lauantai 28. helmikuuta 2015

Peeking in from a door ajar - the ethics and ontology of truth

One issue has been coming up with me recently - that of story-telling. The day before, February 26th, was Tell a Fairy Tale Day that celebrates the art of storytelling. While what I share here is not a fairy tale, it is, I think, a story. And the question arises: how do I make sure that the story I tell is a right one? That I accidentally no dot lapse into the dangers of Orientalism, of exoticizing Nepal beyond recognition from my pointedly Nordic viewpoint? The complexity of Nepal is well described by Manjushree Thapa in her book 'Forget Kathmandu - an Elegy for Democracy'.

"The truth is that this is a complicated country, its 26 million people an intricate tangle. Best estimates have 90-odd caste and ethnic nationalities living in the country's 150,000 square kilometres (less than 20 percent of which is arable), speaking 71 languages and dialects, and observing Hindu, Buddhist, animist, Muslim, Sikh or Christian rites or, more and more, eschewing god. There is no such thing as a typical Nepali. Each caste and ethnic nationality has its own class divides, hierarchies and patriarchies. Each has its own origin myths, its own history and its own particular relationship to state power in Kathmandu. People's political affiliations swing from communist to Hindu fundamentalist. All this makes the country difficult to decipher."

It crystallizes the problem that I face: this is a very complex country and trying to give an overview with always be contradicted by another example. And the truth is, I cannot escape the fact that I am white, middle-class woman in her thirties with very little experience in countries like Nepal. My experiences will center in the Kathmandu Valley. There will be things that I will never understand, there are things that I will never accept, but there are also things that make me want to shout out loud and say: look, this is a beautiful country in its own right!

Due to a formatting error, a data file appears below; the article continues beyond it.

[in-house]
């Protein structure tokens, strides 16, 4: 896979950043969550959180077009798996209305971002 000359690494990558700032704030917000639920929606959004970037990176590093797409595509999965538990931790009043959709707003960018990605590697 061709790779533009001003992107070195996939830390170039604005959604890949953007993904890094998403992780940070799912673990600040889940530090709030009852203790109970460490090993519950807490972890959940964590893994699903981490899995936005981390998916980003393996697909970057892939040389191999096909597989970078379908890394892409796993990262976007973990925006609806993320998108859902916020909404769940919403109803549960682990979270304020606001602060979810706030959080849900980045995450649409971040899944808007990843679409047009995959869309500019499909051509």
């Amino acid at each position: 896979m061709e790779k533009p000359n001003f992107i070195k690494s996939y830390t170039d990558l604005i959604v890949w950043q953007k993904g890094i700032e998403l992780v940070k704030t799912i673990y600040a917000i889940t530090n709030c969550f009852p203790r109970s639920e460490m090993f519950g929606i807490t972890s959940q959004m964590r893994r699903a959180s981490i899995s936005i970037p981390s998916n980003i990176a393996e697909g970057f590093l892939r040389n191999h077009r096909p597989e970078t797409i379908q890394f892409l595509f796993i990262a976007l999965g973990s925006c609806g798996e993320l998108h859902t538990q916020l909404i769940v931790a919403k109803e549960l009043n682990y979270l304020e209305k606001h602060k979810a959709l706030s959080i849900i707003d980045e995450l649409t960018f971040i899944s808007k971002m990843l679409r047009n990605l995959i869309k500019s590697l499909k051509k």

And it is those moments that make my heart melt that I want to share. Those are the stories that I want to tell. And those heart-melting moments are in the overwhelming majority of what I experience here.

But, how to deal with the issues that I do not agree with? Or find inexcusable? Should I stay silent or speak out? Can I do justice to the complexity of what is Nepal and the reality here by blogging? Because the truth is never understood from just one viewpoint. Truth is rarely universal, it is very much a subjective concept.

Yet again, the reality is that this is my truth. It may not be the whole truth, but it is my truth.

I am faced with another moral question as well. To what extent can I share on the lives of the people that share their life with me? I have met so many beautiful and heartbreaking stories but do I have the right to tell them? My intention is good - it is to show that the joys and sorrows of human beings are the same everywhere. But do I possess that right? By telling stories of my life here, I walk a thin line of what and how much I can tell because my life is not only my life, it brushes shoulders with others who never agreed to be that part of my life that is online.

I do not claim to have the solutions, I just wanted to share some of the problematics that a story-teller faces (by and large, I consider myself more of story-teller than an blogger).

I guess my point is: let this serve as a footnote or a disclaimer to this blog. I am not the guardian of the truth nor is my truth complete. The story I share with you is, I hope, a puzzle made out of a celebration of universal humanity, of subjective truths, and of stories told that make up the story of my Nepal, beautiful and flawed and very much human.

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